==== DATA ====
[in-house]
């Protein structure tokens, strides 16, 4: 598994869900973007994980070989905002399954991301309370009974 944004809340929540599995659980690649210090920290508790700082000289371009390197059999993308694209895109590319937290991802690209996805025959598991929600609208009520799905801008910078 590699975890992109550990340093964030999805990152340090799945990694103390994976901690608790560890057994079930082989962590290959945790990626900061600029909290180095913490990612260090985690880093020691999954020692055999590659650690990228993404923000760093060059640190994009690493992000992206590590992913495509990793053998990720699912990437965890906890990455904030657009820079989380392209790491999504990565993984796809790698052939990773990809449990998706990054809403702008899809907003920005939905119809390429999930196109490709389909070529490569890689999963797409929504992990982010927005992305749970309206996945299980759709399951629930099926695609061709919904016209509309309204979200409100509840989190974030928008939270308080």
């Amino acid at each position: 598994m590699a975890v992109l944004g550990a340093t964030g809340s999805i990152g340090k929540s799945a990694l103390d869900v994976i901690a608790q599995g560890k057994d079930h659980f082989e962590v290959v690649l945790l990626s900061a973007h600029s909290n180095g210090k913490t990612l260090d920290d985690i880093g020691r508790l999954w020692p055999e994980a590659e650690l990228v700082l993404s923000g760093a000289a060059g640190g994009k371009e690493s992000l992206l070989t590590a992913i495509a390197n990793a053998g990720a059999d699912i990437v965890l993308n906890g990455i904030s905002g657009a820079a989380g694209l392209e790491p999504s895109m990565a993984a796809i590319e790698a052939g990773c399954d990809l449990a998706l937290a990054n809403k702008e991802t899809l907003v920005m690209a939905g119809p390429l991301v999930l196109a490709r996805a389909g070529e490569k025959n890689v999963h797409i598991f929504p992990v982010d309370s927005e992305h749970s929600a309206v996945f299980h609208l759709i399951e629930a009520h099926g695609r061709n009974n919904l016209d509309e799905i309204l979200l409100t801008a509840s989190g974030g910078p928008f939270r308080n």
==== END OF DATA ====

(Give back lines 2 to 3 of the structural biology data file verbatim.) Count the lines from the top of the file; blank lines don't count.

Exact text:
């Protein structure tokens, strides 16, 4: 598994869900973007994980070989905002399954991301309370009974 944004809340929540599995659980690649210090920290508790700082000289371009390197059999993308694209895109590319937290991802690209996805025959598991929600609208009520799905801008910078 590699975890992109550990340093964030999805990152340090799945990694103390994976901690608790560890057994079930082989962590290959945790990626900061600029909290180095913490990612260090985690880093020691999954020692055999590659650690990228993404923000760093060059640190994009690493992000992206590590992913495509990793053998990720699912990437965890906890990455904030657009820079989380392209790491999504990565993984796809790698052939990773990809449990998706990054809403702008899809907003920005939905119809390429999930196109490709389909070529490569890689999963797409929504992990982010927005992305749970309206996945299980759709399951629930099926695609061709919904016209509309309204979200409100509840989190974030928008939270308080």
């Amino acid at each position: 598994m590699a975890v992109l944004g550990a340093t964030g809340s999805i990152g340090k929540s799945a990694l103390d869900v994976i901690a608790q599995g560890k057994d079930h659980f082989e962590v290959v690649l945790l990626s900061a973007h600029s909290n180095g210090k913490t990612l260090d920290d985690i880093g020691r508790l999954w020692p055999e994980a590659e650690l990228v700082l993404s923000g760093a000289a060059g640190g994009k371009e690493s992000l992206l070989t590590a992913i495509a390197n990793a053998g990720a059999d699912i990437v965890l993308n906890g990455i904030s905002g657009a820079a989380g694209l392209e790491p999504s895109m990565a993984a796809i590319e790698a052939g990773c399954d990809l449990a998706l937290a990054n809403k702008e991802t899809l907003v920005m690209a939905g119809p390429l991301v999930l196109a490709r996805a389909g070529e490569k025959n890689v999963h797409i598991f929504p992990v982010d309370s927005e992305h749970s929600a309206v996945f299980h609208l759709i399951e629930a009520h099926g695609r061709n009974n919904l016209d509309e799905i309204l979200l409100t801008a509840s989190g974030g910078p928008f939270r308080n």